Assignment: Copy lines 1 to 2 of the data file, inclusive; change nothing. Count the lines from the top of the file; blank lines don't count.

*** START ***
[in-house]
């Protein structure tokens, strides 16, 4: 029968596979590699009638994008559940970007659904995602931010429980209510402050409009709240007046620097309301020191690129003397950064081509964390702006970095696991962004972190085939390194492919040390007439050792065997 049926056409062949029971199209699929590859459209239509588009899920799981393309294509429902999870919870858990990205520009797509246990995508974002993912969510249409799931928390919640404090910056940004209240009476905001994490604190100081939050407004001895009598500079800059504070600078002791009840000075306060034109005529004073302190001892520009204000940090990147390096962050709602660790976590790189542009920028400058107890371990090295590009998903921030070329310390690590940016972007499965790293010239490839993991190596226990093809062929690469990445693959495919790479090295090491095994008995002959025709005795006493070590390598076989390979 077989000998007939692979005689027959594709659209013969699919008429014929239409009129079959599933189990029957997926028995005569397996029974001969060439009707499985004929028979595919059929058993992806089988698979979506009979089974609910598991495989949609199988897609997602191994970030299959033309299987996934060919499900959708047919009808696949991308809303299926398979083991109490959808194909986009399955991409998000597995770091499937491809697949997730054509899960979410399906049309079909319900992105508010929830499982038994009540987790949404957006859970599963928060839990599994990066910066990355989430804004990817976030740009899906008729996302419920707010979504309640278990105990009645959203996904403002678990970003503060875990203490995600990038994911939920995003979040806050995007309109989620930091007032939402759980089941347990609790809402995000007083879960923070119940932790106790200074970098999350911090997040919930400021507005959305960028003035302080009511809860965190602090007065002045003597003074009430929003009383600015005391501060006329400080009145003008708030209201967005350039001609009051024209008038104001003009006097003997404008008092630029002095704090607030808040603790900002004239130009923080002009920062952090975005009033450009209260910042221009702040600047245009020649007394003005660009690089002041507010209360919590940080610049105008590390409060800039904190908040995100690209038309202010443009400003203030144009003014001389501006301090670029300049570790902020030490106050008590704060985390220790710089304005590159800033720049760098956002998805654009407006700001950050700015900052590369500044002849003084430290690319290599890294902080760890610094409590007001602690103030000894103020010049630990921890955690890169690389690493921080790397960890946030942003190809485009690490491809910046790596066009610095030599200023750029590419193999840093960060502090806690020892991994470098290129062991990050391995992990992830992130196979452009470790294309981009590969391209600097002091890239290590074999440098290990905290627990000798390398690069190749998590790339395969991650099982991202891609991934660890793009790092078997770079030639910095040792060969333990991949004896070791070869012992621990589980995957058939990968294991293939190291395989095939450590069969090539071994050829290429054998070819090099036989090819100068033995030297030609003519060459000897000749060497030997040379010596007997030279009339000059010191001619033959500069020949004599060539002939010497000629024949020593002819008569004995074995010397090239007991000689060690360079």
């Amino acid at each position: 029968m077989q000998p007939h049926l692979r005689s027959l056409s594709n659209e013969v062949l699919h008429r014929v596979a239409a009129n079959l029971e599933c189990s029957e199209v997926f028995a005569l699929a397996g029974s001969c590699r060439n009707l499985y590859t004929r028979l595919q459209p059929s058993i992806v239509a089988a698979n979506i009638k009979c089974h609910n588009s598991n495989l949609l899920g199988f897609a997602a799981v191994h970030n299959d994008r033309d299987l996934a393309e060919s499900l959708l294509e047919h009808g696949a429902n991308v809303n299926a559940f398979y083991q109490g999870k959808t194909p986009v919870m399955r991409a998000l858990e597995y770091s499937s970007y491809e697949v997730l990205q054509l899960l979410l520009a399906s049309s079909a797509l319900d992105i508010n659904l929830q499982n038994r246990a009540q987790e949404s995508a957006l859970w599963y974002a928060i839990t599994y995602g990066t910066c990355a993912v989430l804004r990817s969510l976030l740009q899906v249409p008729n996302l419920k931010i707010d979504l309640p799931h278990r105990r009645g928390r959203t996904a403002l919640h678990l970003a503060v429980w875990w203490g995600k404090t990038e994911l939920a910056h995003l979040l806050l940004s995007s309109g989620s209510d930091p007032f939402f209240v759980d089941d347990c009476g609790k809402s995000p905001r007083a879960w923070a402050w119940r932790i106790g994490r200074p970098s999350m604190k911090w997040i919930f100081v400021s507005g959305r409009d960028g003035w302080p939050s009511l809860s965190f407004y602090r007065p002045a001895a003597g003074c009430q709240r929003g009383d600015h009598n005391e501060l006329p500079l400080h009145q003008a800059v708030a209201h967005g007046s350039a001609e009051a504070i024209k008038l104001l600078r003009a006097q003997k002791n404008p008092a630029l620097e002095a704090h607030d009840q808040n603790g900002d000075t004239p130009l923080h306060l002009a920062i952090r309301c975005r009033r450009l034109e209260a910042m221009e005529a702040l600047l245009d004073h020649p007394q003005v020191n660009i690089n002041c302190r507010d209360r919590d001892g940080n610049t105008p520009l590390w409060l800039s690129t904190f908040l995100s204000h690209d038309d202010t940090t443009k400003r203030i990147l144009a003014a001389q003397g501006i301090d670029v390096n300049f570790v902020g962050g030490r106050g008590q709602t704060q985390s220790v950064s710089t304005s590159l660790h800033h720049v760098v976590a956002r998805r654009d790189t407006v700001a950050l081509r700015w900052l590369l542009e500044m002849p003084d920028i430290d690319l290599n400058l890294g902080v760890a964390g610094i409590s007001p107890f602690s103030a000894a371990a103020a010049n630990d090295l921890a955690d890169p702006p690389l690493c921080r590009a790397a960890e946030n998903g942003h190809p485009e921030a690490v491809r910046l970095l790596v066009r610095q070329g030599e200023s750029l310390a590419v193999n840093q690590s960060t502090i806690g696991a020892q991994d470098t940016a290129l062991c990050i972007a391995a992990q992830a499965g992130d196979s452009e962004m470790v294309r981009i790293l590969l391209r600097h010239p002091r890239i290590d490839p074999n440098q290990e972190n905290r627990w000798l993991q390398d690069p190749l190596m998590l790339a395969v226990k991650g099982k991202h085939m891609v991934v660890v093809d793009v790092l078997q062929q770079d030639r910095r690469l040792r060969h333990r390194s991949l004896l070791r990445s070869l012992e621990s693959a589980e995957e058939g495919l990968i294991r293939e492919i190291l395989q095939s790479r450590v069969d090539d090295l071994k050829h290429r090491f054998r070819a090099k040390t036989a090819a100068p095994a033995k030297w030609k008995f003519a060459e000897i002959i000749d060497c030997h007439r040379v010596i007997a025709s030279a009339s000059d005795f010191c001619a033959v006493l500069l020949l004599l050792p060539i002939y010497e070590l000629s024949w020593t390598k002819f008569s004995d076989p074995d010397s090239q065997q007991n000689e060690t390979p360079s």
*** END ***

[in-house]
């Protein structure tokens, strides 16, 4: 029968596979590699009638994008559940970007659904995602931010429980209510402050409009709240007046620097309301020191690129003397950064081509964390702006970095696991962004972190085939390194492919040390007439050792065997 049926056409062949029971199209699929590859459209239509588009899920799981393309294509429902999870919870858990990205520009797509246990995508974002993912969510249409799931928390919640404090910056940004209240009476905001994490604190100081939050407004001895009598500079800059504070600078002791009840000075306060034109005529004073302190001892520009204000940090990147390096962050709602660790976590790189542009920028400058107890371990090295590009998903921030070329310390690590940016972007499965790293010239490839993991190596226990093809062929690469990445693959495919790479090295090491095994008995002959025709005795006493070590390598076989390979 077989000998007939692979005689027959594709659209013969699919008429014929239409009129079959599933189990029957997926028995005569397996029974001969060439009707499985004929028979595919059929058993992806089988698979979506009979089974609910598991495989949609199988897609997602191994970030299959033309299987996934060919499900959708047919009808696949991308809303299926398979083991109490959808194909986009399955991409998000597995770091499937491809697949997730054509899960979410399906049309079909319900992105508010929830499982038994009540987790949404957006859970599963928060839990599994990066910066990355989430804004990817976030740009899906008729996302419920707010979504309640278990105990009645959203996904403002678990970003503060875990203490995600990038994911939920995003979040806050995007309109989620930091007032939402759980089941347990609790809402995000007083879960923070119940932790106790200074970098999350911090997040919930400021507005959305960028003035302080009511809860965190602090007065002045003597003074009430929003009383600015005391501060006329400080009145003008708030209201967005350039001609009051024209008038104001003009006097003997404008008092630029002095704090607030808040603790900002004239130009923080002009920062952090975005009033450009209260910042221009702040600047245009020649007394003005660009690089002041507010209360919590940080610049105008590390409060800039904190908040995100690209038309202010443009400003203030144009003014001389501006301090670029300049570790902020030490106050008590704060985390220790710089304005590159800033720049760098956002998805654009407006700001950050700015900052590369500044002849003084430290690319290599890294902080760890610094409590007001602690103030000894103020010049630990921890955690890169690389690493921080790397960890946030942003190809485009690490491809910046790596066009610095030599200023750029590419193999840093960060502090806690020892991994470098290129062991990050391995992990992830992130196979452009470790294309981009590969391209600097002091890239290590074999440098290990905290627990000798390398690069190749998590790339395969991650099982991202891609991934660890793009790092078997770079030639910095040792060969333990991949004896070791070869012992621990589980995957058939990968294991293939190291395989095939450590069969090539071994050829290429054998070819090099036989090819100068033995030297030609003519060459000897000749060497030997040379010596007997030279009339000059010191001619033959500069020949004599060539002939010497000629024949020593002819008569004995074995010397090239007991000689060690360079």